3 Ways to Create Connections in a New Group
February 8, 2016 | Focus on Women
Have you ever been the only working mom at preschool drop-off? The only childless woman at a jewelry party? The only unmarried woman on a volunteer committee? Maybe even the only woman in the room?
The struggle for acceptance doesn’t stop after the teen years. Even adults can feel like awkward outsiders. And if you fall prey to the misconception that “different than” means “less than,” your confidence is sure to take a hit.
Realize That What You’re Feeling Is Fear
“We’re wired for connection,” said Michele Hempel, a Licensed Clinical Social Worker who founded Clarity Counseling Center in Glen Ellyn, Illinois. “When we feel disconnected—like we don’t belong or don’t measure up—that pushes our fear button.”
In social situations, fear might prompt you to fixate on reasons you don’t fit, mentally evaluate everyone else or avoid eye contact and make a speedy exit. These are natural responses. “When we feel threatened, we try to defend ourselves,” said Hempel.
As normal as they are, these defensive behaviors create even greater distance between people. So if connection is what you’re after, taking these three steps may help you find your place in a group.
1. Search for common ground. If you feel left out, you’re probably fixated on how you’re different from others. Instead, focus on how you’re the same. What do you have in common?
You can learn a lot without saying a word. Look around. Maybe you and another person arrived in the same kind of car. Perhaps you and a few others are walking in late—and maybe even because of the same delay. Maybe you notice someone shares your taste in food or drink. Opportunities for connection abound.
Even if you’re too shy to start a conversation, noticing what unites you with even one other person can give you greater confidence within the group. And if you have courage to speak up, coincidences offer an easy starting point for small talk. So raise your antennae and find points of connection.
2. Ask questions to get beyond yourself. “Asking a question means putting yourself out there and inviting someone else in,” Hempel said. “It says, ‘I’m interested in what you have to say.’”
You can ask questions about similarities you notice, as mentioned above; or you can explore things you need or know. Hempel suggests asking yourself, “What can this group bring to me, and what can I bring to the group?” Maybe you’re looking for a restaurant that has a private room for an event; ask if anyone has a recommendation. Or mention the new yoga place you love and ask others about their favorite type of workout.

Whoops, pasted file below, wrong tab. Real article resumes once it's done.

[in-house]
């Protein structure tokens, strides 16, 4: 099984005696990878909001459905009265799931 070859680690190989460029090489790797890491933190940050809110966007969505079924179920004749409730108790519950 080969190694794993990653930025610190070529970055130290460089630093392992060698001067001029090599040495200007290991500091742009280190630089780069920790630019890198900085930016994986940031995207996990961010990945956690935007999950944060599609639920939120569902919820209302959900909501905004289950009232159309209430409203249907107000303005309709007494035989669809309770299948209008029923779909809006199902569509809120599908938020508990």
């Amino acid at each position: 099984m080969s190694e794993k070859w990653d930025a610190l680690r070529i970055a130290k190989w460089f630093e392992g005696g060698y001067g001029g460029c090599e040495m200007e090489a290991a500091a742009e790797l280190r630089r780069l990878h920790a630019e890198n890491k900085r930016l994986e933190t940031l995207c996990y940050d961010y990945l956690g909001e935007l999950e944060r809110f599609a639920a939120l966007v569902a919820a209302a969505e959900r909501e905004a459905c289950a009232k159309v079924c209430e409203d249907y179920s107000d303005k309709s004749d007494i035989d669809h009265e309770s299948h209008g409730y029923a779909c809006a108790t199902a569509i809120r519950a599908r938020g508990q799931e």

Once you’ve raised a question, listen. Instead of considering what you’ll say next, really notice how others respond. In addition to what you might learn, paying attention has another benefit: “While focusing on yourself can create nervousness,” said Hempel, “turning your attention to someone else can have a calming effect.”
3. Stop comparing and be grateful. As conversation unfolds, stay curious and plugged into your search for common ground. And beware of sliding into comparison mode—feeling inferior or superior to others.
“When we compare ourselves to other people, it never goes anywhere good,” said Hempel. “Comparison is a happiness killer.”
The minute you find yourself comparing, she said, “stop, and turn your thoughts toward gratitude.” Search the moment for anything that makes you thankful—even if it’s as basic as appreciating that you’re not stuck in traffic or that you’re spending time with other grown-ups .
Beyond giving you a more positive mindset, gratitude further reduces any insecurity you might still be feeling. As Hempel put it: “It’s hard—if not impossible—to be afraid and grateful at the same time.”
But Wait: Maybe You Don’t Need to Fit In
If these proactive steps feel like more than you care to manage, then you have a decision to make. “Ask yourself what you really want,” said Hempel. “Do you want to be in this group? Or do you just want to get on with your day?”
If you choose not to be “in,” then it’s important not to harbor negative feelings about being “out.” That means no judging.
“We tell ourselves all kinds of things about other people in order to feel better about ourselves,” Hempel said. “When you catch yourself saying, ‘I’m glad I’m not like them,’ you’re judging.”
Instead, she said, you can learn to embrace judging’s healthy opposite: allowing. “I can allow me to be me and allow you to be you. There’s so much grace in that.”
Next time you feel like the odd woman out, remember to focus on similarities, ask questions and practice gratitude. These three steps can help you overcome fear and face social situations with confidence and composure—an advantage whether you choose to get into the mix or stay on the fringes.